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Last updateWed, 27 Sep 2017 1pm

Local Issues

27 Sep 2013
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The U.S. Bureau of Reclamation has an unenviable job even in a wet year, but in prolonged periods of drought, the task of managing the Colorado River is even harder. The agency is in charge of balancing the water levels in the country’s two largest reservoirs: the serpentine desert lakes called Powell and Mead. Seven Western states depend on water from the Colorado for everything from showering to growing lettuce, and keeping the reservoirs at the proper level makes sure everyone gets their legal share—that is, until drought complicates things. Fourteen years of drought exacerbated by a dry spring, and an even drier July, prompted the Bureau of Reclamation to do something it’s never done before: release less water from Lake Powell. That means water levels at Lake Mead, 250 miles downstream of Powell, will continue to drop, threatening to render one of two intake pumps inoperable, and leaving Las…
26 Sep 2013
Residents of Thermal scored a major victory in their 16-year fight for clean air when Riverside County was awarded the funding to pave the roads of 31 trailer parks in the unincorporated communities of Eastern Coachella Valley. The $4.1 million project is scheduled to begin as early as next summer, and should be completed within two years. “When cars pass by, they lift a lot of dust, and it affects everyone that lives here,” said Margarita Gamez, a resident who has been active in the grassroots effort since 1997. In 2008, Pueblo Unido, a community-development corporation, joined the fight for improved environmental conditions in the region’s trailer parks, which are typically situated in areas that lack potable water, sewer systems and basic infrastructure. Trailer-park residents were the backbone of the organizing effort, and the idea to push for paved roads came from them, said Sergio Carranza, executive director and founder…
20 Sep 2013
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When Andrea “Andi” Spirtos was diagnosed with breast cancer in 1993, she did not have health insurance, and had to figure out how to come up with at least $700 per month for treatment. “I sold everything I could think of to sell,” she said. “I’d literally fast so I could save enough money for my chemo.” Spirtos’ story is all too common—and that’s why the Desert Cancer Foundation exists. The nonprofit was founded in 1994 by Cory Teichner, Arthur Teichner and Dr. Sebastian George, and since then has helped many thousands of cancer patients who are uninsured, underinsured or otherwise lacking funds to pay for their care. Today, cancer-survivor Spirtos is in a much better place; in fact, she works for the Desert Cancer Foundation as its director of donor development. October is going to be a busy month for Spirtos and the rest of the folks involved with…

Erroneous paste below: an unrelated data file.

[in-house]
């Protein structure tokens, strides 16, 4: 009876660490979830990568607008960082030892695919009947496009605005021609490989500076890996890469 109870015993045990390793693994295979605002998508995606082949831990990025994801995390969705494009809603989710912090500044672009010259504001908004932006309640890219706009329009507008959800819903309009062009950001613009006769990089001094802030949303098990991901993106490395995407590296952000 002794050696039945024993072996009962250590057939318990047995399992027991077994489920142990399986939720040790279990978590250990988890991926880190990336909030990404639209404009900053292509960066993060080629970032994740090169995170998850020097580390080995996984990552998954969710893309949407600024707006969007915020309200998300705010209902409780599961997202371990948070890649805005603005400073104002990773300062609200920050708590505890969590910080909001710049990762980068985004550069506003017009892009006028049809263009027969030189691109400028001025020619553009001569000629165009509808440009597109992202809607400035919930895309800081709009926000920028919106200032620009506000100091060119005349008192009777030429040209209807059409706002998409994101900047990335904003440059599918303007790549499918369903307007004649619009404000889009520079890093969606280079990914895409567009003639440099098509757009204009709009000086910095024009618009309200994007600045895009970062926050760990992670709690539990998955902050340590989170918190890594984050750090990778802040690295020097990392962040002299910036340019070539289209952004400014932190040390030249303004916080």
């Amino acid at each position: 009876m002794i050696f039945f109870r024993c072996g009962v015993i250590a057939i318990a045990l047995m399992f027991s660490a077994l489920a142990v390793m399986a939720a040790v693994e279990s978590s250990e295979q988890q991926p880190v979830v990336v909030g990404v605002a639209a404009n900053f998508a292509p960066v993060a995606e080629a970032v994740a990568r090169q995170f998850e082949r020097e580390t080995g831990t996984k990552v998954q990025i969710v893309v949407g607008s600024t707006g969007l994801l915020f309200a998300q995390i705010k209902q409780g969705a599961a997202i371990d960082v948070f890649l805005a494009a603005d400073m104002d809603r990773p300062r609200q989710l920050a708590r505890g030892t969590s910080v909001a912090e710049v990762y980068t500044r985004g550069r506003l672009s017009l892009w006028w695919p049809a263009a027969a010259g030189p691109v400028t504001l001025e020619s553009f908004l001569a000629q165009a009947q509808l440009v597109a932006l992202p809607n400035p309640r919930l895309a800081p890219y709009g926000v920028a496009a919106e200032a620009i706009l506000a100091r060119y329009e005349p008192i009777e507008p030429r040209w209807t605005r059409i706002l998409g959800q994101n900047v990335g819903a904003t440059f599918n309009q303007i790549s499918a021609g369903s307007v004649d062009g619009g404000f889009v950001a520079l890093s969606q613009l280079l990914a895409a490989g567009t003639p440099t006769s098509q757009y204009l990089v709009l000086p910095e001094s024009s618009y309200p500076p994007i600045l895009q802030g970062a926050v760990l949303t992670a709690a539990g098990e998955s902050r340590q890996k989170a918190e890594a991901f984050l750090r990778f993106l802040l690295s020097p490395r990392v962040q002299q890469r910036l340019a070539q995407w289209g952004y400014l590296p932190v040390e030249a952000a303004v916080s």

02 Sep 2013
More than 40 cities in California have terminated red-light camera programs within the last 10 years, according TheNewspaper.com, “a journal of the politics of driving.” San Diego announced the end of that city’s program—in which drivers were mailed tickets after tripping sensors and then getting photographed in the act of an apparent traffic violation at an intersection—in February of this year. Numerous cities in other states have similarly ended participation in this well-intentioned, but often ill-conceived approach to traffic law enforcement. At least eights states prohibit the use of red-light camera systems, including Arkansas, Maine, Mississippi, Montana, Nevada, New Hampshire, South Carolina, West Virginia and Wisconsin. Yet Cathedral City is sticking with its red-light camera program—at least for now. Since March 2006, the city has had a red-light camera at Date Palm Drive and Ramon Road; in February 2009, the city added two more: At Date Palm and Vista Chino,…
27 Aug 2013
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“You know daddy loves you. … This has to be our secret … just between us. Mommy wouldn’t understand and might keep me away from you.” Words like these are too often said to little kids—and not just little girls. It happens to boys, too. Cathedral City resident and Rancho Mirage family therapist Carol Teitelbaum and her husband, Robert, have started programs too address the abuse of children … all children. The statistics are mind-blowing regarding how many children are abused on a regular basis by the people they trust the most, including parents, teachers and clergy. Boys are much more likely to hide their fears and think there’s something wrong with them … something they should hide. Carol and Robert hold workshops for men who’ve been victimized, some of whom are so ashamed that it’s taken years of failed marriages, substance abuse and other self-destructive behaviors to make them…
19 Aug 2013